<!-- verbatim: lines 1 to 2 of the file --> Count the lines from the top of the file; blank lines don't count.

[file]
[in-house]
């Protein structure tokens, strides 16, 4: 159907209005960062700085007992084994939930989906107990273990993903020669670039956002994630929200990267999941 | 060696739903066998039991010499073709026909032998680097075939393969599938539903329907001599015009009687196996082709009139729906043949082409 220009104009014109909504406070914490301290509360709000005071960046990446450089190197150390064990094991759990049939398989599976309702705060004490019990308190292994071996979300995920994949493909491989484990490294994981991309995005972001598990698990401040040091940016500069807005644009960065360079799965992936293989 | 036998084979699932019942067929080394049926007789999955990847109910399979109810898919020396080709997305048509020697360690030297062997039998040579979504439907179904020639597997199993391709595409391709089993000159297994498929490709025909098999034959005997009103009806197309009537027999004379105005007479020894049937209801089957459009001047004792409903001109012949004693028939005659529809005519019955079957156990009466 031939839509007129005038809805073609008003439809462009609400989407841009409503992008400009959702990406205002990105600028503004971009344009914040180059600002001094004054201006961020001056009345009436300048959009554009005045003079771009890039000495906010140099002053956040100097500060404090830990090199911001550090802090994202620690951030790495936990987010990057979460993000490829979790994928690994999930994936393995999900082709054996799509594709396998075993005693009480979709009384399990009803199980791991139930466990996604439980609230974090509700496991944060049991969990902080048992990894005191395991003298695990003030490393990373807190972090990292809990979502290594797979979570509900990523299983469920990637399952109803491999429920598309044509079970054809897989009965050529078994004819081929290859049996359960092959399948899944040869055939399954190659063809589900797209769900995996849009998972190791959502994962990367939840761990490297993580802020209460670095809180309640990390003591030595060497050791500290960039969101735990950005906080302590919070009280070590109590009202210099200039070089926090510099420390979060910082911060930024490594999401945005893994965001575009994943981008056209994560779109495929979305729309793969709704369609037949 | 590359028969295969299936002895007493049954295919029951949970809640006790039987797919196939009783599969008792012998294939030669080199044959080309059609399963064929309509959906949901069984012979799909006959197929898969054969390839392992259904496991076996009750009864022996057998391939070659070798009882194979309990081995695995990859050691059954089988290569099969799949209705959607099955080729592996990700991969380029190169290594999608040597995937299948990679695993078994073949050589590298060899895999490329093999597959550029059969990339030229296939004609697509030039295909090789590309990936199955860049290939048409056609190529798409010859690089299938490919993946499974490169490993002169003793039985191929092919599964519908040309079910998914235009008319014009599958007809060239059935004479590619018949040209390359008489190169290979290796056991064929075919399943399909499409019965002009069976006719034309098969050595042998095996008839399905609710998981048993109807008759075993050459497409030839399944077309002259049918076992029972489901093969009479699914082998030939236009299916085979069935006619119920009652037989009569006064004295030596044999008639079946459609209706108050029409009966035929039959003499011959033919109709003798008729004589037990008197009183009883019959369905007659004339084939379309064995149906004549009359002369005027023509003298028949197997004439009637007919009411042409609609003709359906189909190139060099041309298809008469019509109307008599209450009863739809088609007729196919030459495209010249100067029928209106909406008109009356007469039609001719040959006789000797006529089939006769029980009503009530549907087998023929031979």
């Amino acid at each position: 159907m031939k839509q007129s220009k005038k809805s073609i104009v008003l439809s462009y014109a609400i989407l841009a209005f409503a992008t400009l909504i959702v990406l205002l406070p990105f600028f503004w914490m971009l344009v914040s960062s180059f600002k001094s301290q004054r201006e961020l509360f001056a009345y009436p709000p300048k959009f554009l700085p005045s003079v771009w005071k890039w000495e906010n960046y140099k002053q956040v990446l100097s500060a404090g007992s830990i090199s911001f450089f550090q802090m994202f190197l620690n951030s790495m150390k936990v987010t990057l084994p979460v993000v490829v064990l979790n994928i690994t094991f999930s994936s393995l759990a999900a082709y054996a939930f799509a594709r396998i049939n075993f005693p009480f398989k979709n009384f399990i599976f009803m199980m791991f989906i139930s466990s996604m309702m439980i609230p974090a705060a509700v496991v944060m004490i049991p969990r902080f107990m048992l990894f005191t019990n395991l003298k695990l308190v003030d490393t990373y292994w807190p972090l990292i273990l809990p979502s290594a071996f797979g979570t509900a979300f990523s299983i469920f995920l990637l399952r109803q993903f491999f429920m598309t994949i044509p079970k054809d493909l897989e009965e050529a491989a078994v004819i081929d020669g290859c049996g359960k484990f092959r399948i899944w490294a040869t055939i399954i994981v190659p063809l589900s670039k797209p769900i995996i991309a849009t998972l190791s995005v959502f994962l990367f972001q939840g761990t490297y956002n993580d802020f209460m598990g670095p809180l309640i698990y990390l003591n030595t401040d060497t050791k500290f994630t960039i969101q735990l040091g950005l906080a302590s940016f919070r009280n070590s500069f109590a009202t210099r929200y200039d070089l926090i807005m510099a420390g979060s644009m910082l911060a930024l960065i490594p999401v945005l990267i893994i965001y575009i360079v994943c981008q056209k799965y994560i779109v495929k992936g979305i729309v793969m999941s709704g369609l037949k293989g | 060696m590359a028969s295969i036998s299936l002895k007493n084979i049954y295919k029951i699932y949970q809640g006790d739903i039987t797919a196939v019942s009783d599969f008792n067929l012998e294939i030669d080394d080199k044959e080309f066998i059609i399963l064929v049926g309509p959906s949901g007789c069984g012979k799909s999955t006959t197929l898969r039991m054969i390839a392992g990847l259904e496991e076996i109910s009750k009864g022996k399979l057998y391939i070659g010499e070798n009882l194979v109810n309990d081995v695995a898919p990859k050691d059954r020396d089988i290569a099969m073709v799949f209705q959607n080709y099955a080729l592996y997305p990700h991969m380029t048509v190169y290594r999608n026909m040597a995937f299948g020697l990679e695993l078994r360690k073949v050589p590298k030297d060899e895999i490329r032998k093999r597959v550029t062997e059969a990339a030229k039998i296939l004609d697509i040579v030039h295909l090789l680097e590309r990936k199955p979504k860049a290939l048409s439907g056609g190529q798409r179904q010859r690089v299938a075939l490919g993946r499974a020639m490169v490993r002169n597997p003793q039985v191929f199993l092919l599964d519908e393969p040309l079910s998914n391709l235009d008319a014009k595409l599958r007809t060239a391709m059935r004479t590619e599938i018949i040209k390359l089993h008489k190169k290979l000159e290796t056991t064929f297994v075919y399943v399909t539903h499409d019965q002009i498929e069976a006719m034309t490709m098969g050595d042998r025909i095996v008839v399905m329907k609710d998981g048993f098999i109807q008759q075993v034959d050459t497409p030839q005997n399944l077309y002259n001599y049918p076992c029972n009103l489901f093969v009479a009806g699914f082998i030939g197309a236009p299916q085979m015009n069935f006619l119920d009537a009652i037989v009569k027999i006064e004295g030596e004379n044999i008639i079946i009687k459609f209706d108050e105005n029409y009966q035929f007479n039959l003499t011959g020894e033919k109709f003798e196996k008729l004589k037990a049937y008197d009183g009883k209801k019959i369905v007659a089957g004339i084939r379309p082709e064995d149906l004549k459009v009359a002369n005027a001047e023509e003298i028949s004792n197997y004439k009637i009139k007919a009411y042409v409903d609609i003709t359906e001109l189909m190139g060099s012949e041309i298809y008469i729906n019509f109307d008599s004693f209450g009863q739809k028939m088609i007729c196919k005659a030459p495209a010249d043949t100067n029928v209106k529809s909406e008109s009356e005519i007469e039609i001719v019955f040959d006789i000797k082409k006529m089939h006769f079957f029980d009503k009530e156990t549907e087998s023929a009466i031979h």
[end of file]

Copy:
[in-house]
């Protein structure tokens, strides 16, 4: 159907209005960062700085007992084994939930989906107990273990993903020669670039956002994630929200990267999941 | 060696739903066998039991010499073709026909032998680097075939393969599938539903329907001599015009009687196996082709009139729906043949082409 220009104009014109909504406070914490301290509360709000005071960046990446450089190197150390064990094991759990049939398989599976309702705060004490019990308190292994071996979300995920994949493909491989484990490294994981991309995005972001598990698990401040040091940016500069807005644009960065360079799965992936293989 | 036998084979699932019942067929080394049926007789999955990847109910399979109810898919020396080709997305048509020697360690030297062997039998040579979504439907179904020639597997199993391709595409391709089993000159297994498929490709025909098999034959005997009103009806197309009537027999004379105005007479020894049937209801089957459009001047004792409903001109012949004693028939005659529809005519019955079957156990009466 031939839509007129005038809805073609008003439809462009609400989407841009409503992008400009959702990406205002990105600028503004971009344009914040180059600002001094004054201006961020001056009345009436300048959009554009005045003079771009890039000495906010140099002053956040100097500060404090830990090199911001550090802090994202620690951030790495936990987010990057979460993000490829979790994928690994999930994936393995999900082709054996799509594709396998075993005693009480979709009384399990009803199980791991139930466990996604439980609230974090509700496991944060049991969990902080048992990894005191395991003298695990003030490393990373807190972090990292809990979502290594797979979570509900990523299983469920990637399952109803491999429920598309044509079970054809897989009965050529078994004819081929290859049996359960092959399948899944040869055939399954190659063809589900797209769900995996849009998972190791959502994962990367939840761990490297993580802020209460670095809180309640990390003591030595060497050791500290960039969101735990950005906080302590919070009280070590109590009202210099200039070089926090510099420390979060910082911060930024490594999401945005893994965001575009994943981008056209994560779109495929979305729309793969709704369609037949 | 590359028969295969299936002895007493049954295919029951949970809640006790039987797919196939009783599969008792012998294939030669080199044959080309059609399963064929309509959906949901069984012979799909006959197929898969054969390839392992259904496991076996009750009864022996057998391939070659070798009882194979309990081995695995990859050691059954089988290569099969799949209705959607099955080729592996990700991969380029190169290594999608040597995937299948990679695993078994073949050589590298060899895999490329093999597959550029059969990339030229296939004609697509030039295909090789590309990936199955860049290939048409056609190529798409010859690089299938490919993946499974490169490993002169003793039985191929092919599964519908040309079910998914235009008319014009599958007809060239059935004479590619018949040209390359008489190169290979290796056991064929075919399943399909499409019965002009069976006719034309098969050595042998095996008839399905609710998981048993109807008759075993050459497409030839399944077309002259049918076992029972489901093969009479699914082998030939236009299916085979069935006619119920009652037989009569006064004295030596044999008639079946459609209706108050029409009966035929039959003499011959033919109709003798008729004589037990008197009183009883019959369905007659004339084939379309064995149906004549009359002369005027023509003298028949197997004439009637007919009411042409609609003709359906189909190139060099041309298809008469019509109307008599209450009863739809088609007729196919030459495209010249100067029928209106909406008109009356007469039609001719040959006789000797006529089939006769029980009503009530549907087998023929031979």